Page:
It’s been 11 years since “Milkshake” permeated clubs and block parties. Kelis has released two albums since then, but neither of them truly recapture the magic of her debut album Kaleidoscope. By staying in the public eye throughout her divorce from Nas she was present but not musically relevant – and his song about her did not help. With the release of a new album, Kelis offers a departure from her past by embracing a vintage sound.

Kelis delivers a soul-drenched take on all types of nourishment on her sixth studio album, Food.  Kelis appears as a soulful kitchen goddess, and does so while keeping her sound toe-tappingly upbeat. This sound is a departure from her previous albums, and is deeply influenced by producer Dave Sitek of TV on the Radio. The result is a blend of deep yet mellow tracks perfect for any cookout or dinner party. [Read more...]

Amanda Seales and Kris Bowers Bring Jazz to Wu-Tang Classics at ‘Mo’ Betta Wu’ Show in NYC

Killandra Bea

Words by Korby Benoit

Amanda Seales and Kris Bowers recently debuted their live collaboration Mo’ Betta Wu at (Le) Poisson Rouge in New York.  Mo’ Betta Wu is a one of a kind show where the artists reinterpret hip hop classics by the Wu-Tang Clan as jazz standards. It all results into a spirited and comedic performance that will amuse hip hop heads and jazz cats alike.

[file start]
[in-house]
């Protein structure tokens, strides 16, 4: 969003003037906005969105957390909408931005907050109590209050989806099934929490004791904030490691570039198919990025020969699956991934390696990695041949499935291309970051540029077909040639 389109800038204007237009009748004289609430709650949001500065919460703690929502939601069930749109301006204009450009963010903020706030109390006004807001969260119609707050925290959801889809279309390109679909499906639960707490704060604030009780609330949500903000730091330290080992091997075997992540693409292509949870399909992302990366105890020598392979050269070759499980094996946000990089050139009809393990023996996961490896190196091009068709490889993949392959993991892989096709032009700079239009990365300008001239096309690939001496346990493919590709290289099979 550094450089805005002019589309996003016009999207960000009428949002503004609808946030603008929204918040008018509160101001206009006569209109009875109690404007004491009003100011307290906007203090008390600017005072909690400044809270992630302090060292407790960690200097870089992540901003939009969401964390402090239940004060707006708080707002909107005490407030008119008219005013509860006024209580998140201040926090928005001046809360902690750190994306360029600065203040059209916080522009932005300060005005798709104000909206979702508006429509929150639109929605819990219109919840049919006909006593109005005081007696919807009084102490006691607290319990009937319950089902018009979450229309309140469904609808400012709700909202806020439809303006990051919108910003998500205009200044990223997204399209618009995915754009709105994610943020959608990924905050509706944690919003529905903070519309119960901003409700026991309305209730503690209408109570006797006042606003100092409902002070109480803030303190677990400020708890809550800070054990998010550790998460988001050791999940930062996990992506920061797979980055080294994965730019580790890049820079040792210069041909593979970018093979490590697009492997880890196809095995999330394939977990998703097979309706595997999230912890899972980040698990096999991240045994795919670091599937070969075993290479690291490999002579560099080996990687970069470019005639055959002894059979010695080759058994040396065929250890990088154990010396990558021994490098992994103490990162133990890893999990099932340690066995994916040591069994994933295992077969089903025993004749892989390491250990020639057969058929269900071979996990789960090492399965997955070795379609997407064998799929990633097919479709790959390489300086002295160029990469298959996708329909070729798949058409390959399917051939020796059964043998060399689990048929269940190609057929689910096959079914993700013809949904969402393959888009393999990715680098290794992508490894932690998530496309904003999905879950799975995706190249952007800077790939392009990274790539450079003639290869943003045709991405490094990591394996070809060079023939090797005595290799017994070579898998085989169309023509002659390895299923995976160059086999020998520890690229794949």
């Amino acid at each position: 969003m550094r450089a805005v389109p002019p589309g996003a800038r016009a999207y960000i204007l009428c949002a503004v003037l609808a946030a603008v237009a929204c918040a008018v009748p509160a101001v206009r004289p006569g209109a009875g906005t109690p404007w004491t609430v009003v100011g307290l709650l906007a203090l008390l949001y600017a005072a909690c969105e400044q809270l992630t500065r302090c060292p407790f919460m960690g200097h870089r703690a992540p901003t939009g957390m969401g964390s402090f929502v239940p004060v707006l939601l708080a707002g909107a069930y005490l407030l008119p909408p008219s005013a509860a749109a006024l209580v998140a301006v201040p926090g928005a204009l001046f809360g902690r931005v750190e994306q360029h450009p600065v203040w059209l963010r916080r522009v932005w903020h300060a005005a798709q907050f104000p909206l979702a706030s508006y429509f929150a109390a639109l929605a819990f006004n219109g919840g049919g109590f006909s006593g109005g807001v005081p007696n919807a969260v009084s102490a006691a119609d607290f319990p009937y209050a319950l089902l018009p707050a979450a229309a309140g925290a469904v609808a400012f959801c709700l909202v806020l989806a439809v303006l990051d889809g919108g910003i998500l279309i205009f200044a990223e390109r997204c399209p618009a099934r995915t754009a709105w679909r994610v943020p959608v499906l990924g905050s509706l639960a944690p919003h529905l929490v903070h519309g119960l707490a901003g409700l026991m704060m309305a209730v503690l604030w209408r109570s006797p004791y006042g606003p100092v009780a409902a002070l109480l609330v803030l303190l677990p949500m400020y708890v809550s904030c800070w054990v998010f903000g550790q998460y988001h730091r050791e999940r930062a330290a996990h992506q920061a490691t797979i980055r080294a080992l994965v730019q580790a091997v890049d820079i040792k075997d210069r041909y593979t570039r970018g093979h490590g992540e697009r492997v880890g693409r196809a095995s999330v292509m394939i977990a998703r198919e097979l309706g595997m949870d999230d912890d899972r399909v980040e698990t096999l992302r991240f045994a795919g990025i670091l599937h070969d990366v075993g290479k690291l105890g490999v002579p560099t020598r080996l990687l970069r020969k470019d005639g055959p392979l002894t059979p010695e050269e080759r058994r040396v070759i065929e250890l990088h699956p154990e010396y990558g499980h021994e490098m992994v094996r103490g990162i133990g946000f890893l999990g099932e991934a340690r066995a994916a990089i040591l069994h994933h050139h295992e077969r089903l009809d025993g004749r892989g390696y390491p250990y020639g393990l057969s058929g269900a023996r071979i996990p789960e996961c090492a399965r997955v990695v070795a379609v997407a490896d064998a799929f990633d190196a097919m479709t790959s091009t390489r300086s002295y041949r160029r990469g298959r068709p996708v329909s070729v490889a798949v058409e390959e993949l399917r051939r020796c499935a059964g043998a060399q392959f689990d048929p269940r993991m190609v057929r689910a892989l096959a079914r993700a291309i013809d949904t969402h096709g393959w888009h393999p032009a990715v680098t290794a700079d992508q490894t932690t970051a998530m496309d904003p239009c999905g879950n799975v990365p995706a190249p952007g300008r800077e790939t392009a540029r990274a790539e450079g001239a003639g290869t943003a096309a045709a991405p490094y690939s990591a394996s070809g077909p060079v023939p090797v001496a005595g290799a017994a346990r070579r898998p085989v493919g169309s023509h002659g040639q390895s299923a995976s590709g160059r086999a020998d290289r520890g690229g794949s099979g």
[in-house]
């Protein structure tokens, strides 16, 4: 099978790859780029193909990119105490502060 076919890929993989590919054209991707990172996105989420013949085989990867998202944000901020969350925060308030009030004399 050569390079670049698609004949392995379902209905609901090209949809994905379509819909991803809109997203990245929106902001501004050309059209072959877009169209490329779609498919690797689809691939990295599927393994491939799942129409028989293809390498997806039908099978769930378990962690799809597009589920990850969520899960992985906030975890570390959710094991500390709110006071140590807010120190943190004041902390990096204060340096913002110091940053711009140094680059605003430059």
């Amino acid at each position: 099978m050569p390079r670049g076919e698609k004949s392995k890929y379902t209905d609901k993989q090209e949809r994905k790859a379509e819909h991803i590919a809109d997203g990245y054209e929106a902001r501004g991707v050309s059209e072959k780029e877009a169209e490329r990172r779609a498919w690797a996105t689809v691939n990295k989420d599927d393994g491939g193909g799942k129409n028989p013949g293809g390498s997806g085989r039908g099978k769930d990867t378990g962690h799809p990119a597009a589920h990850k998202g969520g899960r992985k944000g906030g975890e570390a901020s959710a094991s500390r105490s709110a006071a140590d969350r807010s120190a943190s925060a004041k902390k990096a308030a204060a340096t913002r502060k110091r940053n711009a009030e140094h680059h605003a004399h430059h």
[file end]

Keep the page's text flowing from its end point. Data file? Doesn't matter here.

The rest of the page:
Backed by an accompanying 4 piece band dubbed The Shinobis, Seales handles all the vocal duties as the character Killandra Bea (the name is a play on the term ‘killa bee’). Killandra is a long-time resident of Staten Island’s Stapleton housing projects. She is bold and quick witted, as she engages the audience with clever quips in between the reworked Wu-Tang bangers. Songs like “C.R.E.A.M.”, “Shimmy, Shimmy Ya” and “Triumph” are presented in a manner in which most hip hop fans would never imagine.

Seales flexes some impressive vocal range, while the arrangements of jazz pianist Kris Bowers  manage to retain the head nodding appeal of the original Wu-Tang material. The beats are easy to recognize yet unfold in new ways. This was a significant challenge for, Bowers as he explained, “That was a worry of mine as an arranger. Whether or not people were going to hear the samples through what we were playing. So I was glad that the audience picked it up.”

Much of the show is driven by the chemistry between the artists and the audience. Amanda Seales displays a certain awareness which allows her to be playful and improvise much of her performance as Killandra Bea.  She states, “It comes from a genuine connection to the audience. I’ve been really lucky to have that intuition and to be able to feel.  And this is going to sound really existential, but to be able to feel beyond what people are showing me. It’s what helps me be a good comic. It’s what helps me be a good DJ and good performer.”

With the 20th anniversary of  Wu-Tang’s seminal Enter The 36 Chambers upon us, as well as other hip hop masterpieces such as NasIllmatic, it is refreshing to see artists pay homage. Perhaps projects like Mo’ Betta Wu are a way to remind us of hip hop’s limitless potential.